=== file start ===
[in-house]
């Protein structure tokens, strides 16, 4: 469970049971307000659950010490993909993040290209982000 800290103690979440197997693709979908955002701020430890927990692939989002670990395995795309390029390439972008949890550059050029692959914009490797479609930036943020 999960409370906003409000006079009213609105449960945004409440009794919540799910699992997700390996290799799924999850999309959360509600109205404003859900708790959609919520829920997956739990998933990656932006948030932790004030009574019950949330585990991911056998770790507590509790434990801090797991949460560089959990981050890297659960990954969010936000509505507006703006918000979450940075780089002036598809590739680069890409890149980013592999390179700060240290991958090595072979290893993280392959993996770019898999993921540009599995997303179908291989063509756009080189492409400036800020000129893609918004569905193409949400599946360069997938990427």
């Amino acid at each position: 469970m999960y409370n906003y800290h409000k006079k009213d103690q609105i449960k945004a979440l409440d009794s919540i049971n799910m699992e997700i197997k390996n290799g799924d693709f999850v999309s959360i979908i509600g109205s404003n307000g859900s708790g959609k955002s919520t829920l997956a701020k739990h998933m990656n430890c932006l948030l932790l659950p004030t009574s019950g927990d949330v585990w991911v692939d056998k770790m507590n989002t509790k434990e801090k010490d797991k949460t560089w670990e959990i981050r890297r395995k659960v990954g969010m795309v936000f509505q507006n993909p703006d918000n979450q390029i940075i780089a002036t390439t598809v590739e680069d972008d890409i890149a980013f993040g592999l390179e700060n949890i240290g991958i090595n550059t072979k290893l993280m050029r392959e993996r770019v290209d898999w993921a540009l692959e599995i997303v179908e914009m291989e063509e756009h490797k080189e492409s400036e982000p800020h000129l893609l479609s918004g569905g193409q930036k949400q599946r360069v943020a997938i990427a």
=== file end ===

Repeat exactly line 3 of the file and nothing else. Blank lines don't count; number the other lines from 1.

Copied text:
């Amino acid at each position: 469970m999960y409370n906003y800290h409000k006079k009213d103690q609105i449960k945004a979440l409440d009794s919540i049971n799910m699992e997700i197997k390996n290799g799924d693709f999850v999309s959360i979908i509600g109205s404003n307000g859900s708790g959609k955002s919520t829920l997956a701020k739990h998933m990656n430890c932006l948030l932790l659950p004030t009574s019950g927990d949330v585990w991911v692939d056998k770790m507590n989002t509790k434990e801090k010490d797991k949460t560089w670990e959990i981050r890297r395995k659960v990954g969010m795309v936000f509505q507006n993909p703006d918000n979450q390029i940075i780089a002036t390439t598809v590739e680069d972008d890409i890149a980013f993040g592999l390179e700060n949890i240290g991958i090595n550059t072979k290893l993280m050029r392959e993996r770019v290209d898999w993921a540009l692959e599995i997303v179908e914009m291989e063509e756009h490797k080189e492409s400036e982000p800020h000129l893609l479609s918004g569905g193409q930036k949400q599946r360069v943020a997938i990427a």